George Friedman, respected geopolitical forecaster, author, and founder of Stratfor and Geopolitical Futures, recently discussed the growing military tensions between China and India along their respective border (and the border of Bhutan), a theme frequently covered in our Top New Stories Column on the left hand side of The Sounding Line. Mr. Friedman dismisses that these tensions are not likely to boil over into a larger conflict any time soon but emphasizes the larger power geopolitical themes that drive the issue.
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George Friedman notes:
“Right now it’s not very serious at all. It’s dueling up in the Himalayas. What it really is meaning here is that the Chinese are developing an interest in crossing over the Himalayas at some point, not now, pushing southward into contact with Bangladesh perhaps, a country that sometimes has hostile relationships with India, and developing a presence in the India Ocean. Is this going to turn into that? Probably not. Are we in a situation that we really haven’t seen to quite this extent in over 50 years? Yes.”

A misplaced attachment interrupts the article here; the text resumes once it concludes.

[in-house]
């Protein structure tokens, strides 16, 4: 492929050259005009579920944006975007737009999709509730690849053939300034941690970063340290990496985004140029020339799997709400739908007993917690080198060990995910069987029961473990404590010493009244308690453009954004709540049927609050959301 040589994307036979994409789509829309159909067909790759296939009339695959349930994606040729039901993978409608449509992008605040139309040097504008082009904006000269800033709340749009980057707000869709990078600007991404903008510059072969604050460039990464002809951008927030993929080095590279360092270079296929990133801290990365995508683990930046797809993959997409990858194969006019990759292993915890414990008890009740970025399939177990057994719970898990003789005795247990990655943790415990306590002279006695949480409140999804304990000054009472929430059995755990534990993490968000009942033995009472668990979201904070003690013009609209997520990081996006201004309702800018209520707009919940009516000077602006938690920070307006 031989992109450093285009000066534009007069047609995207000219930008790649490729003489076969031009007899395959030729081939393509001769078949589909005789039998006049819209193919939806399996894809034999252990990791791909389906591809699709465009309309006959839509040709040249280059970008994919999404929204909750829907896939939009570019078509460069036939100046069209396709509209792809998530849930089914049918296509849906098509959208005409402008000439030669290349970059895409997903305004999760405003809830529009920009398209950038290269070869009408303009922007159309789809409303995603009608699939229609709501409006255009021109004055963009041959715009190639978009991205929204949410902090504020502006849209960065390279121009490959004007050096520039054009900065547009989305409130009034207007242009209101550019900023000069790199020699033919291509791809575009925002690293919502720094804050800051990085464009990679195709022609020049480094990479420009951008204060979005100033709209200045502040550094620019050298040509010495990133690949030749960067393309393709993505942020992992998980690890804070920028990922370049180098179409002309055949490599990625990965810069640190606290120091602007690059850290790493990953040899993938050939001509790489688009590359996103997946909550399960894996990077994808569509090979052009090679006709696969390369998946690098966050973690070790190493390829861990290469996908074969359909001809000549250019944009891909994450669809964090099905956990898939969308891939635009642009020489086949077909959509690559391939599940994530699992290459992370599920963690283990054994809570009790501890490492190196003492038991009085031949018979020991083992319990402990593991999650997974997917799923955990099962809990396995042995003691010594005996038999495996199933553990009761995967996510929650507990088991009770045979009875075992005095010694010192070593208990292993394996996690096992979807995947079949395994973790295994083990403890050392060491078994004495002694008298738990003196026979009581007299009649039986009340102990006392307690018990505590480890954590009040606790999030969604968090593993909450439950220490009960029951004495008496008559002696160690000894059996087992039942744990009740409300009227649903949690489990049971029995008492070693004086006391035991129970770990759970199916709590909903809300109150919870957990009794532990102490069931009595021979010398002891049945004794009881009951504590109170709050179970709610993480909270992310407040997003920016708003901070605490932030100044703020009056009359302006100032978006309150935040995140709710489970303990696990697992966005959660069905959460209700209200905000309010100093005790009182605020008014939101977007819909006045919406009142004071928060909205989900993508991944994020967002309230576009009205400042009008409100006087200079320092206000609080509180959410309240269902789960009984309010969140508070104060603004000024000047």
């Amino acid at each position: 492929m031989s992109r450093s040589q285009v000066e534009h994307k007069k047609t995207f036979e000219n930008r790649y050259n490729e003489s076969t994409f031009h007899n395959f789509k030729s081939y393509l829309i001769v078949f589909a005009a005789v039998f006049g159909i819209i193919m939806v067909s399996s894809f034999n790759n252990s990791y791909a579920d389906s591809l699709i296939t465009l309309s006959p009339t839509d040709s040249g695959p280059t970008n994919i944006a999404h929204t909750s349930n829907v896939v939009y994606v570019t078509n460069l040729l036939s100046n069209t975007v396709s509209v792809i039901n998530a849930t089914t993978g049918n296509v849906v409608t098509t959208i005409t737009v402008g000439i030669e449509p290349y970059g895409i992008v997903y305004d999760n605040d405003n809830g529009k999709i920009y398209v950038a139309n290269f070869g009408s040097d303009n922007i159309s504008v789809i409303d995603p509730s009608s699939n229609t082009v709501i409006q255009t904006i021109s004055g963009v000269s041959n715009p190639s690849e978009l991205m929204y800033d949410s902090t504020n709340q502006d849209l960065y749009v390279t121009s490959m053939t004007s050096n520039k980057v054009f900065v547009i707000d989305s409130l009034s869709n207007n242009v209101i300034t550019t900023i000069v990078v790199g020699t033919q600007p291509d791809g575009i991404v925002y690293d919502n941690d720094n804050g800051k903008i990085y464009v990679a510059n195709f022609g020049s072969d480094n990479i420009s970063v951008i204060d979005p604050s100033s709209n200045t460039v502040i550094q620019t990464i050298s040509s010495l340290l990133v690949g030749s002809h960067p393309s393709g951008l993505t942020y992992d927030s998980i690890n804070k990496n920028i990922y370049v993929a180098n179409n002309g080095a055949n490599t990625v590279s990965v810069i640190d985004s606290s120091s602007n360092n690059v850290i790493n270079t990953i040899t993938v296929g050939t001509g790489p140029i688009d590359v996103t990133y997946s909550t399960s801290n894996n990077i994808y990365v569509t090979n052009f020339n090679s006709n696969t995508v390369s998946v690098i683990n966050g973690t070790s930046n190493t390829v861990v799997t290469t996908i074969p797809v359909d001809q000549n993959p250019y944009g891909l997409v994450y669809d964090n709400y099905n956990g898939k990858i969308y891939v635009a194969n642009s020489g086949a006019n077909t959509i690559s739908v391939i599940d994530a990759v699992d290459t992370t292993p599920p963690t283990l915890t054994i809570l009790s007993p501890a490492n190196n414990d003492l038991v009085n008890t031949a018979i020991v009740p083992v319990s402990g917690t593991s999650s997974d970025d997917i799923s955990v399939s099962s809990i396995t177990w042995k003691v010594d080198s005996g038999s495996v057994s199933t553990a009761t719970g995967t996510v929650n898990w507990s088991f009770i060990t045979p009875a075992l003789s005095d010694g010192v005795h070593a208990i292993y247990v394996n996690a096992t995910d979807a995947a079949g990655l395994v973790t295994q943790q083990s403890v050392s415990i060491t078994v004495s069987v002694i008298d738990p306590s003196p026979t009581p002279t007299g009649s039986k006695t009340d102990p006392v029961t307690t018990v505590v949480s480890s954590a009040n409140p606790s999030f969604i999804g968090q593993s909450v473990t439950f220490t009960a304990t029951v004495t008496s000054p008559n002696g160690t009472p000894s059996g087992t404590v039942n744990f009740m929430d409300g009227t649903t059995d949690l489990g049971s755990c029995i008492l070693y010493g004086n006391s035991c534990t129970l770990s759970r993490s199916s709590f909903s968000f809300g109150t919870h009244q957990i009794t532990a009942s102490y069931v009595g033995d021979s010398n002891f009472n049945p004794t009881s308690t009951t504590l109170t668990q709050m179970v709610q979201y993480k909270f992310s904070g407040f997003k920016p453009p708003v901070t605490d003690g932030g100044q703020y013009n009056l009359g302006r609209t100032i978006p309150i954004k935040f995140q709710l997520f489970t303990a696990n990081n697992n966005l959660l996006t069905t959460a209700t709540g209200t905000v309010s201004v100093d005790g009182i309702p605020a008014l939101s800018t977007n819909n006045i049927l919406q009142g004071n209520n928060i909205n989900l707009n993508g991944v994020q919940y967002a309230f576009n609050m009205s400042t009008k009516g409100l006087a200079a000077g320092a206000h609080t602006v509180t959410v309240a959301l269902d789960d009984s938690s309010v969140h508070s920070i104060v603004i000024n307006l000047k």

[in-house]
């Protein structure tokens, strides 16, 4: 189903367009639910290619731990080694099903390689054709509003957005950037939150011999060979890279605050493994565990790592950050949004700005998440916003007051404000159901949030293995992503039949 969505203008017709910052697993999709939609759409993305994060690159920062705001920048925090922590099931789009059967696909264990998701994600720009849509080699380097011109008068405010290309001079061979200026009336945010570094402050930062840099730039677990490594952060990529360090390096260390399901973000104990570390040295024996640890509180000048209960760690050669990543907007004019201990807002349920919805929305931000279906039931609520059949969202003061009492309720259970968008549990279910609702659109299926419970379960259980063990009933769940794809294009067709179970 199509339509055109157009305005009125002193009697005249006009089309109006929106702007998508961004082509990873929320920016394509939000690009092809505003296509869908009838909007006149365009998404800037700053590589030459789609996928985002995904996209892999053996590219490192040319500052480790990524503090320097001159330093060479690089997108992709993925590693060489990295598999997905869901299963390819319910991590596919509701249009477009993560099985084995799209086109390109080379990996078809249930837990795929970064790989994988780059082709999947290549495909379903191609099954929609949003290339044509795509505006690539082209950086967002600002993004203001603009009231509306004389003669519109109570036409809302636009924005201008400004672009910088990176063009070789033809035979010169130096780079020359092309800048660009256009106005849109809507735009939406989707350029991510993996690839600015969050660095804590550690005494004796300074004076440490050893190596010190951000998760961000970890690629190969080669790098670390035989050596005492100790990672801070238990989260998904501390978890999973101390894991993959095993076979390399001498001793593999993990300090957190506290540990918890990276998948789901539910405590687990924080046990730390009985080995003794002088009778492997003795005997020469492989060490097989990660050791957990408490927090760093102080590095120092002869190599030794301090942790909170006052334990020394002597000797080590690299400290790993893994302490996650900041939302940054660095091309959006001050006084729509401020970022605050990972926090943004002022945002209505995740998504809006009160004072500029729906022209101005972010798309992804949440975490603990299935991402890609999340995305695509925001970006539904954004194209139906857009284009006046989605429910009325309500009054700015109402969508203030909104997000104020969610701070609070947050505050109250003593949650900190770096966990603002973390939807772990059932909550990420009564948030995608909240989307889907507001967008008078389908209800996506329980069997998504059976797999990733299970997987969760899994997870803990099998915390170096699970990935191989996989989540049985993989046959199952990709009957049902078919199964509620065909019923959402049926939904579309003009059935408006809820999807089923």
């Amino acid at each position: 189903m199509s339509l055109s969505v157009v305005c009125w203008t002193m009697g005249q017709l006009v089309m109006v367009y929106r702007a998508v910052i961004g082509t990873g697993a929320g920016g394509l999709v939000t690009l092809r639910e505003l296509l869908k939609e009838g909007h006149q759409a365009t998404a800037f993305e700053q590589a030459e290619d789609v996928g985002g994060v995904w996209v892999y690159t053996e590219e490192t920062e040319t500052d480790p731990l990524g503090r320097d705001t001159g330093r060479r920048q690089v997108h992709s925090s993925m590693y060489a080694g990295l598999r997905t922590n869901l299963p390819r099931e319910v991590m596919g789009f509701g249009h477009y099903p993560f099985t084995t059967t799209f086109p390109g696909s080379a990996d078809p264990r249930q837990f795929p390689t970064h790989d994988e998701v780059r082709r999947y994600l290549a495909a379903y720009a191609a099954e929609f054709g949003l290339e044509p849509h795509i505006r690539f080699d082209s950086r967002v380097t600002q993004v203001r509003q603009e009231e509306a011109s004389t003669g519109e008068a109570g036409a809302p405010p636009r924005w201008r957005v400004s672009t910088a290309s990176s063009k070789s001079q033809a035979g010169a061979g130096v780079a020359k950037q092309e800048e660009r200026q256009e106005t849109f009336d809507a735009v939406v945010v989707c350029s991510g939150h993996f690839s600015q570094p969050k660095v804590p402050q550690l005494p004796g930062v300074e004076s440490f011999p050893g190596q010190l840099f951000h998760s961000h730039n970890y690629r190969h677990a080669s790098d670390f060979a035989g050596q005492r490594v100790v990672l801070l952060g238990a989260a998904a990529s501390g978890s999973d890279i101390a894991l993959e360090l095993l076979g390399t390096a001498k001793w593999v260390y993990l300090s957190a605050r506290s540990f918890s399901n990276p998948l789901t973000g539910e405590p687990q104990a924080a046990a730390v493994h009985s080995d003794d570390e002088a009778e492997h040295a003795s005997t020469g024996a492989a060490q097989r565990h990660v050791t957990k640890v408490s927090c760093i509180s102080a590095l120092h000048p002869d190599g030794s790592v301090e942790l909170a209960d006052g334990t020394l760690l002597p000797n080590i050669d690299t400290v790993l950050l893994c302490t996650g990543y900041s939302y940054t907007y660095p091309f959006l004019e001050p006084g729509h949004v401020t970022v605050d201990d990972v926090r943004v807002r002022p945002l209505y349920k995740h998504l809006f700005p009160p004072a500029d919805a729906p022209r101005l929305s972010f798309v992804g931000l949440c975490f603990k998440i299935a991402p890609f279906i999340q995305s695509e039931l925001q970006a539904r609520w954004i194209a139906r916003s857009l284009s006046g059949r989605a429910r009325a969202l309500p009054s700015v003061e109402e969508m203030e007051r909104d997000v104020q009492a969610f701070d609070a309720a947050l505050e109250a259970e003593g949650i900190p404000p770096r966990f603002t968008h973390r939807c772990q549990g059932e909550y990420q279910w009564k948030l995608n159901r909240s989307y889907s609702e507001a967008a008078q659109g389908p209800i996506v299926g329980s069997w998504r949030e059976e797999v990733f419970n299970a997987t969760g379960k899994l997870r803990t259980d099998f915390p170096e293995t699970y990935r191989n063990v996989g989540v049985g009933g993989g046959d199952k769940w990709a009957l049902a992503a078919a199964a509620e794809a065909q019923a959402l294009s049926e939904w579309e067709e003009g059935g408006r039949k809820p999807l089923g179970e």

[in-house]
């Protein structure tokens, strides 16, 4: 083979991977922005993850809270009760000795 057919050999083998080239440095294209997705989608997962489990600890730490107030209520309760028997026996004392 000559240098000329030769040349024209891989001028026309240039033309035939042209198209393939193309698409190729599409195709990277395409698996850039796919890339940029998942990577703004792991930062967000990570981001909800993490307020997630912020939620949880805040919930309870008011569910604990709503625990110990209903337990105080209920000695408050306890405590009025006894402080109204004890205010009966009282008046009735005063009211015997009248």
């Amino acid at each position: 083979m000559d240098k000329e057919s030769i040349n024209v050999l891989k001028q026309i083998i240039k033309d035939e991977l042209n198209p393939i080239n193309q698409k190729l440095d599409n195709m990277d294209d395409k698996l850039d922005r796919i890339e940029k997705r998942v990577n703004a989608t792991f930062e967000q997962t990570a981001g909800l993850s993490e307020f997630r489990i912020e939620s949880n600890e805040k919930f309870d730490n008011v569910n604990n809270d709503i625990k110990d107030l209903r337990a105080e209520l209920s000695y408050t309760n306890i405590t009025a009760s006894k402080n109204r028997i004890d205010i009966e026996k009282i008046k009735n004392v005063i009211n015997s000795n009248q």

“What is going on is that China is going through a transition. It was the majestic economic power of the world up until 2008. It no longer is. Its exports have fallen. It has social tensions. It has shifted from an authoritarian regime to a pretty full dictatorship, and that dictatorship has to legitimize itself. It has to show that it is powerful. By taking these minimal moves all around its frontiers, it can publicize that the Indians are falling back in front of the Chinese forces, not that they are, but they can claim that… They can do all these things for internal reasons, but in the end, having access to the Indian Ocean really matters to them (the Chinese). So one thing that is happening is just political. The other thing that is happening is geopolitical in the sense that these are the natural movements of great powers against each other.”
There is more to the interview, so enjoy it below: